Wednesday, 20 February 2019
Making good progress with King Arthur - an update from the author
It's been nearly a year since I began work on translating King Arthur's Death so I wanted to send you a brief update on how the book is progressing and give you an idea of what you can look forward to when it is finally published. Unlike my translation of Sir Gawain and the Green Knight, I did not begin the crowdfunding with the manuscript ready - I started completely from scratch. No words, no illustrations, nothing! So this has been a major journey and no small achievement. I hope you will understand why things have taken a while...
I have now completed the main translation of the 4400 lines of the poem itself. It may sound straightforward translating from Middle-English to modern English but it really isn't. As I have mentioned before, both with Arthur and with Sir Gawain, the construction of sentences, punctuation and attempting to match the alliteration of the original are all complex tasks. If, for example, you have a 14 syllable line which might contain a punctuated element - such as "the King's wardrobe" -, then it will be understood that converting this to "the wardrobe of the King" adds two syllables, This means that two syllables must be cut elsewhere, not forgetting any challenges associated with any alliterative elements lost in the process.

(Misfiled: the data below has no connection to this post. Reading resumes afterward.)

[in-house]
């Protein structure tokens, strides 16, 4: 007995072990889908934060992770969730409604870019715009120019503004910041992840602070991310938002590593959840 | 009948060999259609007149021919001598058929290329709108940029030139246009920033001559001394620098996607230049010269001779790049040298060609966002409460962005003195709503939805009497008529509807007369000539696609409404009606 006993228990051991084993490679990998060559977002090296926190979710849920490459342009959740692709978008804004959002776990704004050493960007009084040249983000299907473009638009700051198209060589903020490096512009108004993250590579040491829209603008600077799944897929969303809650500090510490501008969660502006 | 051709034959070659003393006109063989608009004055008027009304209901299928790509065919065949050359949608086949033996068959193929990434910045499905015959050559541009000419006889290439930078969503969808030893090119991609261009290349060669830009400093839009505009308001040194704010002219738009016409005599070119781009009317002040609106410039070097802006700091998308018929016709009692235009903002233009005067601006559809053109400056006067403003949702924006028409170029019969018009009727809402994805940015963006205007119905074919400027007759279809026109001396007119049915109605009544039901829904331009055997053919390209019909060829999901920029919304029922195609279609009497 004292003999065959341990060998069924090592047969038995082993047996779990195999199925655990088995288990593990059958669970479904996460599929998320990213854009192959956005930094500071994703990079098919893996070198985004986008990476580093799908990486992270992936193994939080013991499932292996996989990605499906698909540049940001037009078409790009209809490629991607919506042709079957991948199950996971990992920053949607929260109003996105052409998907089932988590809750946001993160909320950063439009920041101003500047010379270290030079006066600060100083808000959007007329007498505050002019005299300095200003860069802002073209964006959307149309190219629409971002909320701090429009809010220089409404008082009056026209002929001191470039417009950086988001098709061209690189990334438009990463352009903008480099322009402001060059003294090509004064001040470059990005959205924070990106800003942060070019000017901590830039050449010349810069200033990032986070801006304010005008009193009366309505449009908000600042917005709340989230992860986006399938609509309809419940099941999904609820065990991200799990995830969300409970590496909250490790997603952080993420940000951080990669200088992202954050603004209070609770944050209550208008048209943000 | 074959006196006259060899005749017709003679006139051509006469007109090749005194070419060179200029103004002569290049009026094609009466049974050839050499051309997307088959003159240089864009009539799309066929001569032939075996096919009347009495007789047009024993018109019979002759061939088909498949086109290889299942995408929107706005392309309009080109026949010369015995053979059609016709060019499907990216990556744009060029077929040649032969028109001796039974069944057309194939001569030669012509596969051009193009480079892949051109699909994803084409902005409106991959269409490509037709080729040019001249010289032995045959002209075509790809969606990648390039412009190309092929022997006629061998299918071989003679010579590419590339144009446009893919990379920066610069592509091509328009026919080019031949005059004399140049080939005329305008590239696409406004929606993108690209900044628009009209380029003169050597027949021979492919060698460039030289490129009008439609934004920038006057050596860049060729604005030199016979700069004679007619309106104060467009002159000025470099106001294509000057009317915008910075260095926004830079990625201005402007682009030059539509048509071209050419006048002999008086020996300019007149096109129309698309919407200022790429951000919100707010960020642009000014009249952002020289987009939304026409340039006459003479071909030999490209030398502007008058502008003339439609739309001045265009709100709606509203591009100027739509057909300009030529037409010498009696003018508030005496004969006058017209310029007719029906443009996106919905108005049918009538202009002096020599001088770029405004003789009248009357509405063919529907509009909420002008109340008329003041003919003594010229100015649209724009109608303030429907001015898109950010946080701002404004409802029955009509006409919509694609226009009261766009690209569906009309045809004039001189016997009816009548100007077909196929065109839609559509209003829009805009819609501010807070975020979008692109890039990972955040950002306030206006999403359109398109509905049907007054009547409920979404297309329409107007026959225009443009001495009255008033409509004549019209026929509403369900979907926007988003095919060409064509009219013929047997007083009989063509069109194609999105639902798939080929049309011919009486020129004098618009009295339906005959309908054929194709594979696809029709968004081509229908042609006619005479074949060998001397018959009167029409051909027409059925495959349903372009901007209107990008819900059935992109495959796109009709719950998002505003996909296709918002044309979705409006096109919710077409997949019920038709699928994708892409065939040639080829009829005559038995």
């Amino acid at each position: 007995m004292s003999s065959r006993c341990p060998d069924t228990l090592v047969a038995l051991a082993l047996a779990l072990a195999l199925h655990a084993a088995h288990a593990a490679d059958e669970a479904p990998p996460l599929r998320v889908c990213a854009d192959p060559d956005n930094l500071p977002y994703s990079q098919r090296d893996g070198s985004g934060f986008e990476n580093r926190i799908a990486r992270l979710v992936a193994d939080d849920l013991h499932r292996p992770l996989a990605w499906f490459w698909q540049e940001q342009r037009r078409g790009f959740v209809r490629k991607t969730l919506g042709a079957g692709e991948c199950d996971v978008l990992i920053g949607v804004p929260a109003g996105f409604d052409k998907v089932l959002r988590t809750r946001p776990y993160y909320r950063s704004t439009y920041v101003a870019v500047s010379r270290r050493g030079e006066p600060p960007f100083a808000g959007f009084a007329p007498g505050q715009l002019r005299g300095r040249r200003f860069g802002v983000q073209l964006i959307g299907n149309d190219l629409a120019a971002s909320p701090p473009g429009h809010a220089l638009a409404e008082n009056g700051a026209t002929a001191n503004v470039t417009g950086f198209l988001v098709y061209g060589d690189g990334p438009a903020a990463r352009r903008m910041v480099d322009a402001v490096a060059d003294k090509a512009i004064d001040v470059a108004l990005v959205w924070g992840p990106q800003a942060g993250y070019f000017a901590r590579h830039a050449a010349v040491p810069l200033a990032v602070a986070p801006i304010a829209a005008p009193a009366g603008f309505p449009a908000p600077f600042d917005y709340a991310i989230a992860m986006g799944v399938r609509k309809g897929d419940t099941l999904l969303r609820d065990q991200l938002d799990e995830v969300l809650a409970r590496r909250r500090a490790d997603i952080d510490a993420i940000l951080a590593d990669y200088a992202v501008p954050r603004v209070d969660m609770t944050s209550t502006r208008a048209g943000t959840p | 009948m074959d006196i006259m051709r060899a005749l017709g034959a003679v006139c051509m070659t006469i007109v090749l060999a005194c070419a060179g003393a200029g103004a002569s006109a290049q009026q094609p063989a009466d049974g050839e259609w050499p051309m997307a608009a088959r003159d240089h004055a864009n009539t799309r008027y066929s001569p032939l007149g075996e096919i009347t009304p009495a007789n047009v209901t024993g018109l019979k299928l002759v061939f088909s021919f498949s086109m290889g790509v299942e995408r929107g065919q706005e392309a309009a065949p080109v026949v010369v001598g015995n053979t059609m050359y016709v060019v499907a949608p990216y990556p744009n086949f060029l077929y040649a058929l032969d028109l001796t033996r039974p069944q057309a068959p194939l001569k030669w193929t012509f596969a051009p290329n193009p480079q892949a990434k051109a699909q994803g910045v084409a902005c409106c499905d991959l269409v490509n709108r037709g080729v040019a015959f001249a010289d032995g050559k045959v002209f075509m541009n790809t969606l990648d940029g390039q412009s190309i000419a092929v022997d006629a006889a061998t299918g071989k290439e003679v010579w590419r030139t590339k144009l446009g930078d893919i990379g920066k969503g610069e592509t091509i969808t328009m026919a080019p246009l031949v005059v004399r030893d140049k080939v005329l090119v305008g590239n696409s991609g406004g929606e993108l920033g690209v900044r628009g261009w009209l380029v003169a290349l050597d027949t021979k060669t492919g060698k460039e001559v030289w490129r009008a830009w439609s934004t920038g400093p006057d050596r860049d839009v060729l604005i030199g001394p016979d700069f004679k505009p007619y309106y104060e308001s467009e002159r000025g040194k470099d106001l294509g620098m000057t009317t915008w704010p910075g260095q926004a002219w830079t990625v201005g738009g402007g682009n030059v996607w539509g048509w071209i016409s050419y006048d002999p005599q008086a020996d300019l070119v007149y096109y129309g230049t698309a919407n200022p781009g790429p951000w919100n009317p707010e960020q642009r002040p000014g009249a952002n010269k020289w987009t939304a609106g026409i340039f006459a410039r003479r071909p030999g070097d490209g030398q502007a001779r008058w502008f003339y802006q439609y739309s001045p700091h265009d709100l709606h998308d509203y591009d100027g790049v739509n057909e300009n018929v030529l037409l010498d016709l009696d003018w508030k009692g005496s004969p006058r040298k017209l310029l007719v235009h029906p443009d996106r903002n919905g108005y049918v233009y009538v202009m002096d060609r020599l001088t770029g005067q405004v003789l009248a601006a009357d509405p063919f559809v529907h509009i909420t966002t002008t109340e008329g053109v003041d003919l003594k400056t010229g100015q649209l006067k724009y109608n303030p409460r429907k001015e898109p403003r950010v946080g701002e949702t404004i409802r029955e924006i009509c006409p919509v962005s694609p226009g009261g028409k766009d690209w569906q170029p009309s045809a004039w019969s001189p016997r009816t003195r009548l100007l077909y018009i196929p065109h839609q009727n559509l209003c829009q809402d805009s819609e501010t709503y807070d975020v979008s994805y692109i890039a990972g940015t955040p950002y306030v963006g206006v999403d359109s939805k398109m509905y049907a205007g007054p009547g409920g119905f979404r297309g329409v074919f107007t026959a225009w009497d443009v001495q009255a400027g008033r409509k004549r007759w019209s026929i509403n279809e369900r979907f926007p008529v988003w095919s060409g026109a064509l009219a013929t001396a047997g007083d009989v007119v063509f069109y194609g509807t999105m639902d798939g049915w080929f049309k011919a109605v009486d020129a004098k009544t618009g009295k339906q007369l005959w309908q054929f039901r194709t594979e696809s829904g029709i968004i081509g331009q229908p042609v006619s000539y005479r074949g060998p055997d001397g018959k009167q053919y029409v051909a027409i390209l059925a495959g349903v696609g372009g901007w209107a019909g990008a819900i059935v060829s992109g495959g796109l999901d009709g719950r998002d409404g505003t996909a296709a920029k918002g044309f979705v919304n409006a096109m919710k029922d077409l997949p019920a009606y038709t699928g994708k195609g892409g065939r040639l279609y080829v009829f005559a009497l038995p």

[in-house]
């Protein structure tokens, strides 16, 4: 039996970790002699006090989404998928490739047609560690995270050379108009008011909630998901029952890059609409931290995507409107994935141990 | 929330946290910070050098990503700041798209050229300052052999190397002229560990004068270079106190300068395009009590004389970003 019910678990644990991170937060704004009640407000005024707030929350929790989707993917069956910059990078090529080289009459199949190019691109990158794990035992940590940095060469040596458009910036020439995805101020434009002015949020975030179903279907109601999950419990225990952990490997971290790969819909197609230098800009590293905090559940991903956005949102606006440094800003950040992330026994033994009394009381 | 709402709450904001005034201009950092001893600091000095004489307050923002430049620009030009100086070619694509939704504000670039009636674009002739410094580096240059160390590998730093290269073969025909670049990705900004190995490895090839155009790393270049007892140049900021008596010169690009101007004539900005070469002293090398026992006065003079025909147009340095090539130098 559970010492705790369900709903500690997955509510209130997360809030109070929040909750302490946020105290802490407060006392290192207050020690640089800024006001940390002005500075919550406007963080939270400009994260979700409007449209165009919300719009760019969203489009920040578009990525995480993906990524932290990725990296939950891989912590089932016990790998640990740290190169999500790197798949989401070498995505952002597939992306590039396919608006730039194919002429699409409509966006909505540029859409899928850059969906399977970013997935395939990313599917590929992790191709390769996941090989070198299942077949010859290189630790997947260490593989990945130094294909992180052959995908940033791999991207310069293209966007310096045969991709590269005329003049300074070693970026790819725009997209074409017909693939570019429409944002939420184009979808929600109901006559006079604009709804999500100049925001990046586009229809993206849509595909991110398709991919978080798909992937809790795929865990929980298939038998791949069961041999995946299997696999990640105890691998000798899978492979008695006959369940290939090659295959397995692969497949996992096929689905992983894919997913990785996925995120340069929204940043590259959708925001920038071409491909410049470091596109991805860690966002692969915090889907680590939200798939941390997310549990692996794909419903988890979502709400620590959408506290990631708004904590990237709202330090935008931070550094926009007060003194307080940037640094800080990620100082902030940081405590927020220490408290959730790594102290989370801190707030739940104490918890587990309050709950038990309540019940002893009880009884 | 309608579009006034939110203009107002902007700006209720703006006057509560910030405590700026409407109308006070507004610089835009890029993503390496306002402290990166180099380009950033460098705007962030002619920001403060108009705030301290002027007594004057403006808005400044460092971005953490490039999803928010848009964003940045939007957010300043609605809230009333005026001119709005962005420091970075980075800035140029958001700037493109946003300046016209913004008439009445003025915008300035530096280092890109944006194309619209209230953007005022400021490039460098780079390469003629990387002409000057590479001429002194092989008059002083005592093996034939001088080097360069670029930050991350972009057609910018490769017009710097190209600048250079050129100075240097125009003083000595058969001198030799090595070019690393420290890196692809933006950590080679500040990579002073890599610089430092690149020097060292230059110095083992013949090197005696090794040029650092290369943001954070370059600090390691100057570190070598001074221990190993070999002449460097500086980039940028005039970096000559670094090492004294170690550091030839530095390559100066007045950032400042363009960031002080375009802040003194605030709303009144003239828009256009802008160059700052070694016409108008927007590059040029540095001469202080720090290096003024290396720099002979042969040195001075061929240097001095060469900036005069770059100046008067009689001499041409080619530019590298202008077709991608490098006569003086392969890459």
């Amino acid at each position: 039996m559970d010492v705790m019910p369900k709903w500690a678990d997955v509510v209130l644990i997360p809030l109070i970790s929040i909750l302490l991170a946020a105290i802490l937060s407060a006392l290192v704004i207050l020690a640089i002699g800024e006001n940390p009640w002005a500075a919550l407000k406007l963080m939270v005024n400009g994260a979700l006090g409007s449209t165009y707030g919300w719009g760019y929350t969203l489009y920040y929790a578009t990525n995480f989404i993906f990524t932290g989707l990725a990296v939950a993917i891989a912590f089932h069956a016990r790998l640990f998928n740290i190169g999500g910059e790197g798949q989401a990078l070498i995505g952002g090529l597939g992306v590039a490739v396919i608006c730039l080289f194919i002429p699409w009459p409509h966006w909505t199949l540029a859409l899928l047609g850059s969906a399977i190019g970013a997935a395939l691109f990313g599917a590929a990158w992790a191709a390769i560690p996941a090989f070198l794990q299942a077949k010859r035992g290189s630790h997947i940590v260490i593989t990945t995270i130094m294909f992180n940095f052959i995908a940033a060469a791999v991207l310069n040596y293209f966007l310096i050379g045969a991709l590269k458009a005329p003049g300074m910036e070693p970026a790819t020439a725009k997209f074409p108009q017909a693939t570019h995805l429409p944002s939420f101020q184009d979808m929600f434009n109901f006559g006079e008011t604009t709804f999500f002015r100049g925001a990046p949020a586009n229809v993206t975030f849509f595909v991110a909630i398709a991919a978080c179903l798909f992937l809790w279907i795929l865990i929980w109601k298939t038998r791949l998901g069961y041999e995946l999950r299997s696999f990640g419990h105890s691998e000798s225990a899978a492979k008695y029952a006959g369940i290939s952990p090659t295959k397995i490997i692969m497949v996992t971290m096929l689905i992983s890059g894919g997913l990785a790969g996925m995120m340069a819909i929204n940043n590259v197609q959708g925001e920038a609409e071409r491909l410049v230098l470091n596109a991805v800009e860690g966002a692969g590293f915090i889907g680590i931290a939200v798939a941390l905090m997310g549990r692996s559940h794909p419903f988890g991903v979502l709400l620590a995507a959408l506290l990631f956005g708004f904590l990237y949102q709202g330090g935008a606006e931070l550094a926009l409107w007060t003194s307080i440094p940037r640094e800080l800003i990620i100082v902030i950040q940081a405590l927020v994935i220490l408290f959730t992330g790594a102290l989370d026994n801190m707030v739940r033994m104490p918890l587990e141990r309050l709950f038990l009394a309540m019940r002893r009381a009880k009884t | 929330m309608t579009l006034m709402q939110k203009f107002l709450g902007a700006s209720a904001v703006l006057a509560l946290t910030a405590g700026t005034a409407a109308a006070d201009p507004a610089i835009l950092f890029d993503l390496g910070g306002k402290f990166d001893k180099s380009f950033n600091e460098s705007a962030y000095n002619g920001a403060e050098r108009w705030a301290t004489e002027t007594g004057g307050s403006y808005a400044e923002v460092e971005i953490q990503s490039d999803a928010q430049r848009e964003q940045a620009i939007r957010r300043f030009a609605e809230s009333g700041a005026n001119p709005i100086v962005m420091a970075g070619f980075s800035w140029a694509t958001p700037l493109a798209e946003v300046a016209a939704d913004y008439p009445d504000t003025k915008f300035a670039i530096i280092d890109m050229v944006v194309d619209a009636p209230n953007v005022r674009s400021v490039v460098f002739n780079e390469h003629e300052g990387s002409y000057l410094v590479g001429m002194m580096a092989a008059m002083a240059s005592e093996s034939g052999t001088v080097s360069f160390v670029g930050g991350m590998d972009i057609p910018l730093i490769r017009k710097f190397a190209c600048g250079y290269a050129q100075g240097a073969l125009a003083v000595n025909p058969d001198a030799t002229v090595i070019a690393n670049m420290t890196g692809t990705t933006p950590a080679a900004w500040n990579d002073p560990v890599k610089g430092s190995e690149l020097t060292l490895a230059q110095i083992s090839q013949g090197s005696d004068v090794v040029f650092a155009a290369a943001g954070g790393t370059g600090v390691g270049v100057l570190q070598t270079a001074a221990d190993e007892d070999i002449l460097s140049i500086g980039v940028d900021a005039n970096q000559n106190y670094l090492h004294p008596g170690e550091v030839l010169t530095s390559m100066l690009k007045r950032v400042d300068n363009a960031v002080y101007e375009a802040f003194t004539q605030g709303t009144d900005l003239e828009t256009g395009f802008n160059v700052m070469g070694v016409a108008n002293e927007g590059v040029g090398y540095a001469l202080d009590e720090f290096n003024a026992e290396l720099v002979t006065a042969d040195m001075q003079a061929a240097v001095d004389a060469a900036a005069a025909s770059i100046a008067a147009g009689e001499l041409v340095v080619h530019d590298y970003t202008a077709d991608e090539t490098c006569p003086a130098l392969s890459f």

After completing the translation itself, my next task is to go back on all areas I marked up in the first draft and resolve the technical translation issues I encountered. It's amazing how new solutions arise after a few months away! After that, my next challenge is to match the alliteration with that of the original (that is definitely a huge task in itself) and finally to go through one more time to ensure that the sense and style is readable and enjoyable.
The task I have set myself is to deliver a translation which can be read and enjoyed in silence or read aloud successfully. This means that flow, rhythm and musicality will be key to the success of the book. As with Gawain, I am not aiming to produce a "modern" work, I am aiming to celebrate the courtly virtues of the original author: to celebrate their alliterative achievement in a way such that, if the author were to come back today, he would enjoy it himself.
Consequently, most of the vocabulary I have chosen is etymologically-based in the language the poet would have known. This, I believe, gives an impact and metre of greater urgency - especially when combined with the poet's variation between past and present tenses.
As with Gawain, I write as a writer and also as an historian. These poems speak of their own time as well as telling a story. The work therefore will begin with a detailed contextual introduction that will cover the period in which the poem was written and the events to which he alludes (either directly or tangentially). This poem contains a rich hinterland of contemporary allusion including topics such as Just War theory, kingly excess, a chivalric critique, monarchical doubt, and the management of armies in battle. I will cover all these elements to provide the reader with a richer understanding of the poet's life and times.